“There is no such thing as bad publicity.”
People could sit around a table for hours debating whether this is true or not. It depends on who you are, what industry you’re in, what consumer you are trying to represent well for. So we aren’t going to investigate the validity to that statement, but what I do want to explore is the tactic of bouncing back from bad publicity. I specifically want to dive into discovering how crucial a strong social media strategy can be when facing times of distrust and dislike from consumers and reputation rebuilding in your industry.
As we have talked about before, one of the most powerful aspects of social media is it’s power of reach and diffusion. When your company or brand faces a reputation crisis through bad publicity, reaching as many consumers to correct the wrong is a strong tool to have in your toolbox. It is one thing to get the reach, but once you reach them, you have to know what to say. That’s when another attribute of social media comes in handy for disaster clean ups. Social media gives a company a more upfront and real-time access to their consumers, which in turn provides efficient engagement. This engagement is what can start bring your company back into you’re target market’s good graces. You have a unique chance, through social media, to correct the wrong done to your brand’s name by interacting with the consumers that could be spreading the negativity in the first place. This not only puts your loyal consumers back on the map but also gives you an unpaid army to go spread the truth. One company that has been successfully taking advantage of this social media ability is SeaWorld. When the documentary “Blackfish” came out, bashing SeaWorld for the mistreatment of it’s animals and the poor decisions of it’s management, they faced a huge amount of negative publicity. They endured backlash for over 12 long months from animal rights activists, boycotts from tourists, cancelled appearances from endorsers and sponsors, and the spreading of rumors from what once used to be their consumer base. As bad as “Blackfish” made SeaWorld look, SeaWorld had their own side to the story, and they intended to share it. And one way they intended to do so was through social media. They took advantage of the engagement ability social media offers and reached out to individual consumers that spoke of concerns regarding the documentary and directed them to where they could find correct answers.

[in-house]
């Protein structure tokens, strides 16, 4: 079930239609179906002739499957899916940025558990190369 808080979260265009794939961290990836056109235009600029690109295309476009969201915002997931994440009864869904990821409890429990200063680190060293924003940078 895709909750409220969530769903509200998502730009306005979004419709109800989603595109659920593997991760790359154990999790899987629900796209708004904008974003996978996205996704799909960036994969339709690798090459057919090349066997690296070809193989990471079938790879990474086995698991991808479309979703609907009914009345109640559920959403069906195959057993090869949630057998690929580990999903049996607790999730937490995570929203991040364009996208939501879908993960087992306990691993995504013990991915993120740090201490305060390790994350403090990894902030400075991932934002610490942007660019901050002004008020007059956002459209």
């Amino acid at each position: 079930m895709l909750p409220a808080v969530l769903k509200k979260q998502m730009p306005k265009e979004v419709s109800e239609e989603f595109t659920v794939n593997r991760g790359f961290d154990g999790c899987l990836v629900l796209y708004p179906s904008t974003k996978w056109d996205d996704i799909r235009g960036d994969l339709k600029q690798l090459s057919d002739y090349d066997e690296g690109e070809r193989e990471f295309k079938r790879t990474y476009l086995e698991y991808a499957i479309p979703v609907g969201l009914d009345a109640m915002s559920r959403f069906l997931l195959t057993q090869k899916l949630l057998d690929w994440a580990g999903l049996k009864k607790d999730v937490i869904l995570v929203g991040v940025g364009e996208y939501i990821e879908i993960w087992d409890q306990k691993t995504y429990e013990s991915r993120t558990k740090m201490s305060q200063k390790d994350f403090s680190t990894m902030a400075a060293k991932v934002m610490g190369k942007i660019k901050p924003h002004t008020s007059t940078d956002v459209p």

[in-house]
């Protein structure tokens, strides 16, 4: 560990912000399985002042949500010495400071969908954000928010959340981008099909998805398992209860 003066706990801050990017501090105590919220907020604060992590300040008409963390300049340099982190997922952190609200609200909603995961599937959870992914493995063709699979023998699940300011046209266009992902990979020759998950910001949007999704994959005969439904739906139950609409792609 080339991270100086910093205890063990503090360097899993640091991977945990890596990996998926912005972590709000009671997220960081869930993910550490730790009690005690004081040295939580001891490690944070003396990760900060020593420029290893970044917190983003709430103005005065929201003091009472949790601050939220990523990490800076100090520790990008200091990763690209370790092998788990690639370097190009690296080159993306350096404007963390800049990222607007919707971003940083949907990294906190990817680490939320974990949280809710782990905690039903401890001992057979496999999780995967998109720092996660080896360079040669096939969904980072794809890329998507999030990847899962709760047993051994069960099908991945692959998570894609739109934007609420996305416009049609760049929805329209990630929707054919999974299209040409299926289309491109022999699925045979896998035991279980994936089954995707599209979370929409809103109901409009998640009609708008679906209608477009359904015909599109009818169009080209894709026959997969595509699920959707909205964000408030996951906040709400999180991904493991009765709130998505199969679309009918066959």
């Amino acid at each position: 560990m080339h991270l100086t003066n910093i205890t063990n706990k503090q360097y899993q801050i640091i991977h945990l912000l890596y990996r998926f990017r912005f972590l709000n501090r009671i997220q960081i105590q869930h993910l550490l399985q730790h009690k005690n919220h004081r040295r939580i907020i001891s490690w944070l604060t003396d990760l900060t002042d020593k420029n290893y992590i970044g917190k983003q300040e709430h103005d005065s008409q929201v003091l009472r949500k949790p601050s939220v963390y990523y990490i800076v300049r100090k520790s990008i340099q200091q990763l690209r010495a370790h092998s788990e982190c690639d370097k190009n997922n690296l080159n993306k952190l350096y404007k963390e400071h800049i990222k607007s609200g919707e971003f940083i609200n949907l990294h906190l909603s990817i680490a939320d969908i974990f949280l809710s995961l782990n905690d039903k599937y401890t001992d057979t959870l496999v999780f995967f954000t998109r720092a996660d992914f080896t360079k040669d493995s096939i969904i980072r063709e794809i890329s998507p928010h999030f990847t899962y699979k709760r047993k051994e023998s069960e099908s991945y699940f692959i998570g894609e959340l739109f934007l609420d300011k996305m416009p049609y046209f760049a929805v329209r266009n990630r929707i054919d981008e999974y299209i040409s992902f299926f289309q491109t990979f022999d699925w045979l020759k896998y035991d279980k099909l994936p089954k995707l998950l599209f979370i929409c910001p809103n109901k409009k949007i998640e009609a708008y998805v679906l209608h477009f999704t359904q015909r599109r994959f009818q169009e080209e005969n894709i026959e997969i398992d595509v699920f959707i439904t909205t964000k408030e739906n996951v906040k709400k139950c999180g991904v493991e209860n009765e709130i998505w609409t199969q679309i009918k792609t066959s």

Something else they did wonderfully was while playing clean up crew for their bad publicity, they also made sure they kept their original social media strategy strong by interacting with the consumers positively as well, reposting their happy comments or pictures and thanking them for coming to their park as well as wishing them safe travels home. Along with a boat load of other PR stunts and outside work, social media helped SeaWorld take control of their situation and resulted in the park having little “Blackfish Effect”, with three months of all time high attendance from consumers in 2013. The CEO made a statement regarding how there is no major impact left to be seen from the negative effects Blackfish had on SeaWorld Parks.
Had they not set forth a strategic plan to come back from these attacks on their brand, SeaWorld would be in a much different place today. A lot goes in to keeping your brand in a good light, but when crisis strikes that is out of your control, I’d argue almost nothing offers the ability of impact to change the consumer’s minds and perceptions like social media. So whether your brand is currently suffering or you would be able to sleep better at night knowing you had a plan ready should something try to negatively effect your reputation, a strong social media strategy is always a smart weapon to combat the outside world.